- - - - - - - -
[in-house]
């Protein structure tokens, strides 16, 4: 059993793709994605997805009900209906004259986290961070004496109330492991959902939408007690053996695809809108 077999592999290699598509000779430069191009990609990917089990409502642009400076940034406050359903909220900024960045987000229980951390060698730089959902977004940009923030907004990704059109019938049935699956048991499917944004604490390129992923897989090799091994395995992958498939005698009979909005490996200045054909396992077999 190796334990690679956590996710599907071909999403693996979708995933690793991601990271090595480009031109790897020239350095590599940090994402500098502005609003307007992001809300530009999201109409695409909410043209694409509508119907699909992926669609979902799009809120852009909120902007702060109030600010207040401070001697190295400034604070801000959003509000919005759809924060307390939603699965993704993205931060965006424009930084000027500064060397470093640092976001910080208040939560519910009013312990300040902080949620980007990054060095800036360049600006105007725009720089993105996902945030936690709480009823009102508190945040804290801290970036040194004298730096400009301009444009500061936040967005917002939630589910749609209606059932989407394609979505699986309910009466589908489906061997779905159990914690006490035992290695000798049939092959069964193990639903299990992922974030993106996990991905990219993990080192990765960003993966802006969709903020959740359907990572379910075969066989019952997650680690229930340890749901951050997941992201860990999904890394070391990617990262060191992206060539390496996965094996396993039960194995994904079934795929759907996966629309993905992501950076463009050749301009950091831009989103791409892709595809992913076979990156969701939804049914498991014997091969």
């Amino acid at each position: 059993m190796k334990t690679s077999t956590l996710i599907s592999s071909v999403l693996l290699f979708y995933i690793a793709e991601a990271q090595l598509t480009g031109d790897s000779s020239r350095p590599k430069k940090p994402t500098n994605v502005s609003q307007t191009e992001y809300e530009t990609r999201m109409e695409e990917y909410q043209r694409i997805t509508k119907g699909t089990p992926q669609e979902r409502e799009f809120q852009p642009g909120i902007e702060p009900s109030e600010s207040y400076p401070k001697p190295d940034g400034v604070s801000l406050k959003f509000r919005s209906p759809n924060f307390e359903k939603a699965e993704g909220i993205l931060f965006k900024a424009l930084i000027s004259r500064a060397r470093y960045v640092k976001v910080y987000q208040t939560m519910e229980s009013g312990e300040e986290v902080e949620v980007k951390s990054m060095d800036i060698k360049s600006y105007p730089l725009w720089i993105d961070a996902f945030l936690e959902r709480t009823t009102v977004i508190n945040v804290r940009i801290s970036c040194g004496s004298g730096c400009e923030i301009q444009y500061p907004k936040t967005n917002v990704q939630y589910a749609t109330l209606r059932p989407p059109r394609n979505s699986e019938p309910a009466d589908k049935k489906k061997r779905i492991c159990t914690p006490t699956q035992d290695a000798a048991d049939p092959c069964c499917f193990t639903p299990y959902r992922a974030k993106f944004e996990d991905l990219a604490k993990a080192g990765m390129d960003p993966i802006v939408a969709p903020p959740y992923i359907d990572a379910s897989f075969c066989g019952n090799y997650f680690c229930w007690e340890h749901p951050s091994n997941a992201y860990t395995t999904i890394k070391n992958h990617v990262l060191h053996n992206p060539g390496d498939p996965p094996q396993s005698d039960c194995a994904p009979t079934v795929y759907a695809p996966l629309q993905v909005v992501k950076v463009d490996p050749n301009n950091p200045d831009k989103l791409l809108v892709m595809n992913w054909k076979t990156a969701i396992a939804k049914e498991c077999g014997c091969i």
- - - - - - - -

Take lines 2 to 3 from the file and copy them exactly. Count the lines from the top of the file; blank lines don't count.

């Protein structure tokens, strides 16, 4: 059993793709994605997805009900209906004259986290961070004496109330492991959902939408007690053996695809809108 077999592999290699598509000779430069191009990609990917089990409502642009400076940034406050359903909220900024960045987000229980951390060698730089959902977004940009923030907004990704059109019938049935699956048991499917944004604490390129992923897989090799091994395995992958498939005698009979909005490996200045054909396992077999 190796334990690679956590996710599907071909999403693996979708995933690793991601990271090595480009031109790897020239350095590599940090994402500098502005609003307007992001809300530009999201109409695409909410043209694409509508119907699909992926669609979902799009809120852009909120902007702060109030600010207040401070001697190295400034604070801000959003509000919005759809924060307390939603699965993704993205931060965006424009930084000027500064060397470093640092976001910080208040939560519910009013312990300040902080949620980007990054060095800036360049600006105007725009720089993105996902945030936690709480009823009102508190945040804290801290970036040194004298730096400009301009444009500061936040967005917002939630589910749609209606059932989407394609979505699986309910009466589908489906061997779905159990914690006490035992290695000798049939092959069964193990639903299990992922974030993106996990991905990219993990080192990765960003993966802006969709903020959740359907990572379910075969066989019952997650680690229930340890749901951050997941992201860990999904890394070391990617990262060191992206060539390496996965094996396993039960194995994904079934795929759907996966629309993905992501950076463009050749301009950091831009989103791409892709595809992913076979990156969701939804049914498991014997091969």
């Amino acid at each position: 059993m190796k334990t690679s077999t956590l996710i599907s592999s071909v999403l693996l290699f979708y995933i690793a793709e991601a990271q090595l598509t480009g031109d790897s000779s020239r350095p590599k430069k940090p994402t500098n994605v502005s609003q307007t191009e992001y809300e530009t990609r999201m109409e695409e990917y909410q043209r694409i997805t509508k119907g699909t089990p992926q669609e979902r409502e799009f809120q852009p642009g909120i902007e702060p009900s109030e600010s207040y400076p401070k001697p190295d940034g400034v604070s801000l406050k959003f509000r919005s209906p759809n924060f307390e359903k939603a699965e993704g909220i993205l931060f965006k900024a424009l930084i000027s004259r500064a060397r470093y960045v640092k976001v910080y987000q208040t939560m519910e229980s009013g312990e300040e986290v902080e949620v980007k951390s990054m060095d800036i060698k360049s600006y105007p730089l725009w720089i993105d961070a996902f945030l936690e959902r709480t009823t009102v977004i508190n945040v804290r940009i801290s970036c040194g004496s004298g730096c400009e923030i301009q444009y500061p907004k936040t967005n917002v990704q939630y589910a749609t109330l209606r059932p989407p059109r394609n979505s699986e019938p309910a009466d589908k049935k489906k061997r779905i492991c159990t914690p006490t699956q035992d290695a000798a048991d049939p092959c069964c499917f193990t639903p299990y959902r992922a974030k993106f944004e996990d991905l990219a604490k993990a080192g990765m390129d960003p993966i802006v939408a969709p903020p959740y992923i359907d990572a379910s897989f075969c066989g019952n090799y997650f680690c229930w007690e340890h749901p951050s091994n997941a992201y860990t395995t999904i890394k070391n992958h990617v990262l060191h053996n992206p060539g390496d498939p996965p094996q396993s005698d039960c194995a994904p009979t079934v795929y759907a695809p996966l629309q993905v909005v992501k950076v463009d490996p050749n301009n950091p200045d831009k989103l791409l809108v892709m595809n992913w054909k076979t990156a969701i396992a939804k049914e498991c077999g014997c091969i």